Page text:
English / Nederlands Thailand
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In the first place I made some pictures of various gibbons in Dusit Zoo in Bangkok. The space the gibbons have there is reasonable. They can swing around, as gibbons should. They also live in pairs or small groups, like gibbons do in nature. In Nature gibbons live in families, like humans. They are monogamous, as humans also should be.
You can look these two gibbons right in the face. At the same time it is painfully clear that they are being kept in captivity. The left hand side picture is one of my personal favorite pictures (Do enlarge it by clicking!).
The left hand side gibbon is a gibbon from the genus nomascus and the right hand side one is a representative of the genus hylobates, to which the white handed gibbon also belongs.
Here you can see a gibbon not in close-up, but its whole body. Note the long arms!
Here you see a male (right hand side picture) and a female (left hand side picture) species of the genus nomascus. Note the large differences between the sexes!
Here we have two white handed gibbons or hylobates lar. This is the most well-known gibbon, that in some places can still be found in the wild in Asia, maybe also in Thailand.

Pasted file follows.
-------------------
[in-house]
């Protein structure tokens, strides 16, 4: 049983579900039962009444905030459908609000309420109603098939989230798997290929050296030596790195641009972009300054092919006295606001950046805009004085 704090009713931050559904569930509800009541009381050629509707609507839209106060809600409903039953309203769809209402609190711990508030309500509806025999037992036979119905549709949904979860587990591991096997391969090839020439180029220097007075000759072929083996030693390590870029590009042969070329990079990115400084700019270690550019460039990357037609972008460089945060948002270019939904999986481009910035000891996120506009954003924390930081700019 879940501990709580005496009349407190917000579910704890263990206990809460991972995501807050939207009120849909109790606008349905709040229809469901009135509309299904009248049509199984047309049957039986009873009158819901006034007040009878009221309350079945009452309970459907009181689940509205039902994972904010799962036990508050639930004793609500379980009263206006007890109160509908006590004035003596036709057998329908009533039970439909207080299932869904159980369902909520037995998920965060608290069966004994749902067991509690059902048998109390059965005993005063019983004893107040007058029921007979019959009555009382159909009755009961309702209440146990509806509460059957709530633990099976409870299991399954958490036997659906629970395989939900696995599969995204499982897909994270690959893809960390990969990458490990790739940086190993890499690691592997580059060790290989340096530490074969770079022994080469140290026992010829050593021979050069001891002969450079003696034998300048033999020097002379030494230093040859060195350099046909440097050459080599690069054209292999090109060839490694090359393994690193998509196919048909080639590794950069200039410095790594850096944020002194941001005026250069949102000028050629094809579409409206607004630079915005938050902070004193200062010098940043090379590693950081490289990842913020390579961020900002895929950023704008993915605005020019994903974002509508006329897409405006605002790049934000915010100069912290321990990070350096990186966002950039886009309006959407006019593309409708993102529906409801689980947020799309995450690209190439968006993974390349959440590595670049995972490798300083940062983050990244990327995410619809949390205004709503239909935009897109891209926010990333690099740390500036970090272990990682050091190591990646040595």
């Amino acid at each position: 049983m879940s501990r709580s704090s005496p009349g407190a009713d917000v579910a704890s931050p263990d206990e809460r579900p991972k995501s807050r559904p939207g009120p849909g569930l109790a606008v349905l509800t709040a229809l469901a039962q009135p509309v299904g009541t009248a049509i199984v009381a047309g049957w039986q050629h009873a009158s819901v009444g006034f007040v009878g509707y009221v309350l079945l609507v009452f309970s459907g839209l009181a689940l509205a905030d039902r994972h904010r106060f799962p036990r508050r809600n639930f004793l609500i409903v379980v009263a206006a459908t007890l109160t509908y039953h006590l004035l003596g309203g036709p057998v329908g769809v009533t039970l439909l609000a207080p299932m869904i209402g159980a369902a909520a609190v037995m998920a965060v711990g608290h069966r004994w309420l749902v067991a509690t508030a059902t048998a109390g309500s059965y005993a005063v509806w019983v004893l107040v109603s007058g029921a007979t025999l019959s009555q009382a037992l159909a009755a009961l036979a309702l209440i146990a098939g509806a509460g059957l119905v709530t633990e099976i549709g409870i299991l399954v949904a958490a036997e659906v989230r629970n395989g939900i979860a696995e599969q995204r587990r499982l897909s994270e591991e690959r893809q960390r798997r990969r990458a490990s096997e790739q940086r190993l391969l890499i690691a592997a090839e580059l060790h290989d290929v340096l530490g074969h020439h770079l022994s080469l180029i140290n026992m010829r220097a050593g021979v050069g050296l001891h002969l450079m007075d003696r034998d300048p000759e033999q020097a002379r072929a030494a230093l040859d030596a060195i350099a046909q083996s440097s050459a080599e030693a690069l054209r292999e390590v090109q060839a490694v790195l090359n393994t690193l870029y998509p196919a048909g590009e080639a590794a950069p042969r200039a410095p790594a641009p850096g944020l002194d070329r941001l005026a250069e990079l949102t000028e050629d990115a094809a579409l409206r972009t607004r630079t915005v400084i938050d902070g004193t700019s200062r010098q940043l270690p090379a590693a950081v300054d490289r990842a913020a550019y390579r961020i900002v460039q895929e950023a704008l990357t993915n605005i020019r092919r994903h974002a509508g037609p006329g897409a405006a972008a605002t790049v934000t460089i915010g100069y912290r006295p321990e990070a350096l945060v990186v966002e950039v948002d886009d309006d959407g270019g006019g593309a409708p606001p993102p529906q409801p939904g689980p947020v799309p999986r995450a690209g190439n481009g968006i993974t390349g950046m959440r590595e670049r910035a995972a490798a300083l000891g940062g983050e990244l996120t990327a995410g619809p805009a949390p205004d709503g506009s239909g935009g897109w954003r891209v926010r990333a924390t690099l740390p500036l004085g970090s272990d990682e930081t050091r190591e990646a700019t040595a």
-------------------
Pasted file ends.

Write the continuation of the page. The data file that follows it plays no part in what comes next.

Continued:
The upper picture above shows a mother gibbon with her young baby. The lower picture shows a youngster that is not yet fully grown. When I was there, the mother did not let her baby go more that about one meter from her. If the baby went further, the mother went after it.
And this, exactly, is the the reason why every young gibbon that is being captured carries the soul of at least two other gibbons with it. A gibbon couple will never give up its baby. (Well, you wouldn't either, would you?) So if you want to catch a gibbon in the wild -and young gibbons are easiest to handle- the only way is to kill both its parents. And that exactly is what a poacher does.
Young gibbons stay (very) close to their mother until they are about about five years old.
Download a free screen saver with gibbon pictures as photographed in Korat (Nakhon Rachasima) Zoo.
The Gibbon Rehabilitation Project (GRP) on Phuket Island